New Year’s resolutions for your business

NJBIZ STAFF//January 2, 2015//

New Year’s resolutions for your business

NJBIZ STAFF//January 2, 2015//

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January is typically the time when people resolve to get in shape or quit bad habits. But business owners can also make New Year’s resolutions to get their finances and other business affairs in order as a fresh start to the New Year. Here are five New Year’s resolutions to consider adopting in 2015…

Business Succession Planning. The issue of business succession is one that confronts almost all privately held businesses.   Unfortunately, the failure to consider succession planning at an appropriate time can adversely affect a retired founder who is relying on continued income from the business, and may impact the continued viability of the business itself. Start to think about business succession early on and continue to think about it on a regular basis; this will enhance the prospects for a successful transition. While planning for business succession is not a guarantee that the plan will succeed, failure to plan will generally guarantee a lack of success.

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Board of Directors. Most small businesses can benefit from having an advisory board. Call it a brain trust or something else, it is basically a group of professional and business people who meet periodically, but regularly, to review all aspects of your business and give independent critical advice. In forming the board consider geographic diversity, size of members’ companies and industry sectors. You want the board members to speak freely, so relationships among the board members are important. Once you know who you want, you should personally call each prospective member to speak with him about it.

Worker Misclassification. Despite the widespread use of independent contractors and written agreements making clear that those providing the service are independent contractors, not employees, an increasing number of companies face liability for claims that they have misclassified those workers in violation of state and federal laws. While the financial incentives for companies to classify them as independent contractors remain strong, challenges to the classification of workers are on the rise and the liability for misclassification can be substantial. From the government’s point of view, employers that misclassify employees as contractors fail to withhold taxes and other deductions and also fail to pay the employer’s share of the Social Security contribution.  If they are employees and not contractors, they are entitled to be paid overtime for work in excess of 40 hours per week and may also be entitled to participate in certain of the employer’s employee benefit programs.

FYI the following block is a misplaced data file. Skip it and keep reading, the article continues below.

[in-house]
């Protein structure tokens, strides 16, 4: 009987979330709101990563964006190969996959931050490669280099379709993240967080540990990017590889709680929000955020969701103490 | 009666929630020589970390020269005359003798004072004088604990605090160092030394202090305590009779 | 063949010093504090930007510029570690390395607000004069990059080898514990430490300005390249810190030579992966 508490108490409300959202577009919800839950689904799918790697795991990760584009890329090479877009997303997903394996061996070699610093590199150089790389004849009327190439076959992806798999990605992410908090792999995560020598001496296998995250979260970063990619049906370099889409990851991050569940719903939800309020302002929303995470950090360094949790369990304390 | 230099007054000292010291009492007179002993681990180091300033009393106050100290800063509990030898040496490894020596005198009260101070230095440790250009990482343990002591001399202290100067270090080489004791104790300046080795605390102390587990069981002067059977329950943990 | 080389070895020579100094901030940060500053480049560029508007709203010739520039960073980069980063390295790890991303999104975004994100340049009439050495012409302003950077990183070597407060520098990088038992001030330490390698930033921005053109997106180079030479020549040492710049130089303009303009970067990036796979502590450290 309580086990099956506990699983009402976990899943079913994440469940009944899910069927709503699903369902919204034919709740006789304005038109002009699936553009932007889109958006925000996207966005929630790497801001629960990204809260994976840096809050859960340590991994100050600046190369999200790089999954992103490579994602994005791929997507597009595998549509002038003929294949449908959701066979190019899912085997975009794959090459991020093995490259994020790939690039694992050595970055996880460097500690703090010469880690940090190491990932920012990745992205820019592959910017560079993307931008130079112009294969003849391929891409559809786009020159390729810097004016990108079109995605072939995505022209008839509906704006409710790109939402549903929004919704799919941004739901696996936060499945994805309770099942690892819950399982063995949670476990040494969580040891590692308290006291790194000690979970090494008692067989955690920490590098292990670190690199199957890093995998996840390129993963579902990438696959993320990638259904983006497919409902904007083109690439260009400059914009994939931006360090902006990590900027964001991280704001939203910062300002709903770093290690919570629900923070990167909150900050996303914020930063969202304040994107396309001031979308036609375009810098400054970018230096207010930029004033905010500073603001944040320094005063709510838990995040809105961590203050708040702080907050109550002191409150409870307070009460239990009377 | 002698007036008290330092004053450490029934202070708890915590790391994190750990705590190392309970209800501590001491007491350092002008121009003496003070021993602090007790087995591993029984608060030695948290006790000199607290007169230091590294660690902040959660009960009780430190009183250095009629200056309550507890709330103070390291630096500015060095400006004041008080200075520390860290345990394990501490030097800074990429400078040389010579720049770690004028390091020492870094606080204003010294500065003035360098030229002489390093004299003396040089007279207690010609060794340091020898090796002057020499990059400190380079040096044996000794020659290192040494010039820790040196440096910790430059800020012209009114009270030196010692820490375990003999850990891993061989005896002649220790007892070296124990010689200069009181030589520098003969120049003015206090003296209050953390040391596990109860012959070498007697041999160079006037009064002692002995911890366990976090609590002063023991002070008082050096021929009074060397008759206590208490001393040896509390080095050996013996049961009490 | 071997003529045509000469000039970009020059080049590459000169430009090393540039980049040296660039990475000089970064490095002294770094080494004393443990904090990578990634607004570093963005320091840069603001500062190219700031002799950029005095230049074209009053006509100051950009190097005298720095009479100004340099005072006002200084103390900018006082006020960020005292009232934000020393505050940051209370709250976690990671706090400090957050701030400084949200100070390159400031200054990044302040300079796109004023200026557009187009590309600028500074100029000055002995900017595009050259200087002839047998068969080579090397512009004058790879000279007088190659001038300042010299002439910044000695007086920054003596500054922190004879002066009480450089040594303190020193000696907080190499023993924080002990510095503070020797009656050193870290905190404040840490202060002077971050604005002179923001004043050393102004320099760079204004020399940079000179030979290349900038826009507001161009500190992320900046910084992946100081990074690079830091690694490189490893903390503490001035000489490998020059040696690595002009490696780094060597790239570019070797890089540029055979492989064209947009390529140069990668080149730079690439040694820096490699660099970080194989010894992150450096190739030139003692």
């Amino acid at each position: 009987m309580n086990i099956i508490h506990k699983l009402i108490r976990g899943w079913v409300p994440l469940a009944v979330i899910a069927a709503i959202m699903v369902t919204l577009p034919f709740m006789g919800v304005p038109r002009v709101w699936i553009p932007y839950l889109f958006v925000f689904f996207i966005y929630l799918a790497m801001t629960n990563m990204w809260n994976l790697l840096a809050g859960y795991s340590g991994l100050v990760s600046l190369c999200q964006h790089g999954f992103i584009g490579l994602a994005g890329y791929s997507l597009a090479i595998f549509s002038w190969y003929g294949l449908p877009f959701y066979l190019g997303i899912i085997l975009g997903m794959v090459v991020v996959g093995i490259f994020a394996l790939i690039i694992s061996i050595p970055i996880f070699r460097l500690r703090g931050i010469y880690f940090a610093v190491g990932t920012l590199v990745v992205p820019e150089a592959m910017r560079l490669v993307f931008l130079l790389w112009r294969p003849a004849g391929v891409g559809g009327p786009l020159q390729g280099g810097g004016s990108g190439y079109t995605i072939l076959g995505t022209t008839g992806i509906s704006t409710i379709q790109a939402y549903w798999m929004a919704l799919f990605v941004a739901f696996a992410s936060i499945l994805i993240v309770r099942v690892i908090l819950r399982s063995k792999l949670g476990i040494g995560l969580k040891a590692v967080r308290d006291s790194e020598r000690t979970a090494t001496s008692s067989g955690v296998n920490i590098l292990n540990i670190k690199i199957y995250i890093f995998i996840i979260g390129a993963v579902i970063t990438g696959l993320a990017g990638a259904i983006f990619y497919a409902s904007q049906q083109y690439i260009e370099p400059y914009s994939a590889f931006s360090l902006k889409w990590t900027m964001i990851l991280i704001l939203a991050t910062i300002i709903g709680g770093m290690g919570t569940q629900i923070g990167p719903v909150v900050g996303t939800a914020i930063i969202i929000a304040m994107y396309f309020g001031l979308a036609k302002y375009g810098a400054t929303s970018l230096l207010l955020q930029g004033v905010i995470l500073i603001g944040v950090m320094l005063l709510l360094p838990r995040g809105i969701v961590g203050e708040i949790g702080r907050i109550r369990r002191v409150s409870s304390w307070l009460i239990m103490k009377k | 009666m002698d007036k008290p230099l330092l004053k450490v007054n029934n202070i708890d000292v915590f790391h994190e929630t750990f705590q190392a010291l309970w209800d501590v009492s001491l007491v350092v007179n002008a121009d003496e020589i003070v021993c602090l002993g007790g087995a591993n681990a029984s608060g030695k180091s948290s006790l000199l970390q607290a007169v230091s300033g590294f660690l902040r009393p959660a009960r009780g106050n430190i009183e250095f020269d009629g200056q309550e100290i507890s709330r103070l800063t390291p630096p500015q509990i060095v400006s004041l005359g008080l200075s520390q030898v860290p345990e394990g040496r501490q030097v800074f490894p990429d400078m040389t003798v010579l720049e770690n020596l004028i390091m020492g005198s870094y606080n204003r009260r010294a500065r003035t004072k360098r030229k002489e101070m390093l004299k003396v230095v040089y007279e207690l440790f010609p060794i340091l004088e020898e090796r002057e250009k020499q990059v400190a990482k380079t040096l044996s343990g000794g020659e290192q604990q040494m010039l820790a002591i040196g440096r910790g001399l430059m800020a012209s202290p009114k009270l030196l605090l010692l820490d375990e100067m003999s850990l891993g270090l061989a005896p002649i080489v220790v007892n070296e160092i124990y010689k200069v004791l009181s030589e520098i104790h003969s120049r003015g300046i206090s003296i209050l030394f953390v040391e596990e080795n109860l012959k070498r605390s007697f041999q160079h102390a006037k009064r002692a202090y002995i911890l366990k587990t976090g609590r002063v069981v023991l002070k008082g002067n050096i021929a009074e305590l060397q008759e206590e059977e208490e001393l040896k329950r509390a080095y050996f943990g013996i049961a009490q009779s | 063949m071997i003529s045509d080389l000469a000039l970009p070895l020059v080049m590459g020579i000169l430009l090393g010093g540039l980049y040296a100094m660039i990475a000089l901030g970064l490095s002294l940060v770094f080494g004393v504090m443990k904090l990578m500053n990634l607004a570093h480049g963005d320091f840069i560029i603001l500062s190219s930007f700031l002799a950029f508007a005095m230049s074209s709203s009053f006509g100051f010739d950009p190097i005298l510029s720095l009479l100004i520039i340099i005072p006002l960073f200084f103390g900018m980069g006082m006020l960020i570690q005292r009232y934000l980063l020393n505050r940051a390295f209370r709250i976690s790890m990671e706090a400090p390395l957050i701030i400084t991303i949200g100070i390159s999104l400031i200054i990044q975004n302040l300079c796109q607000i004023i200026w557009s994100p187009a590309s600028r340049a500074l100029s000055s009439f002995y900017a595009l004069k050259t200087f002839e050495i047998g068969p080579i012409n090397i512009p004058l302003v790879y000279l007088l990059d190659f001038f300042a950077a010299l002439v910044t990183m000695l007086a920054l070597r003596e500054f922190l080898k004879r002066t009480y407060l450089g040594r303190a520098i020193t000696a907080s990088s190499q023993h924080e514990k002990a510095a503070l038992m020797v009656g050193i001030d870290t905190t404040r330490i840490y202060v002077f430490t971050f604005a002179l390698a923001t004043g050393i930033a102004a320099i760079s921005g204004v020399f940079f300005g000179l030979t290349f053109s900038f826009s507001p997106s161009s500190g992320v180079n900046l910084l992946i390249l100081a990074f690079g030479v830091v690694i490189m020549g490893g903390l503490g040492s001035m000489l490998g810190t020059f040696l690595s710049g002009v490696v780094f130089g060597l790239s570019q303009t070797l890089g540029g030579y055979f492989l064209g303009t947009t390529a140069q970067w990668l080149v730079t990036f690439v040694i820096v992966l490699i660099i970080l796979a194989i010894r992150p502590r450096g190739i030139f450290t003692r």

Residential Mortgages. Residential mortgage rates have remained low. In fact, in the last few weeks they have even dropped a bit. If a purchase is on your radar, this may be the time. If you haven’t refinanced in a while, you may want to consider it. Remember, however, that there are costs associated with a refinance. Here are some examples: If you live in a home in Bergen County worth $600,000 and want to refinance for $400,000 good deals abound.  If you have excellent credit you can get a 30 year fixed rate mortgage for about 3.75 percent with no points and about $1,000 in closing costs.  If you would consider an ARM, you can get a 10/1 ARM (interest rate guaranteed for 10 years) for 3.375 percent with no points and about $1,200 in closing costs.

Estate and Gift Tax Planning.  Review your estate plan and documents to reflect changes in your financial or family situations.  The increased federal estate tax exemption ($5,430,000 per individual in 2015) allows a husband and wife who have used their lifetime exemptions to gift $180,000 in addition to annual exclusion gifts ($14,000 each, per donee). The continuing low interest environment makes intra-family loans and certain strategies, such as a grantor retained annuity trust and a charitable lead annuity trust attractive, while others such as a charitable remainder trust and a qualified personal residence trust, remain less attractive.

By Louis Pashman, co-founder and member, and Joseph Goldman, head of the Trusts & Estates practice, of Pashman Stein, a commercial law firm based in Hackensack.  Contact them at [email protected] or [email protected].


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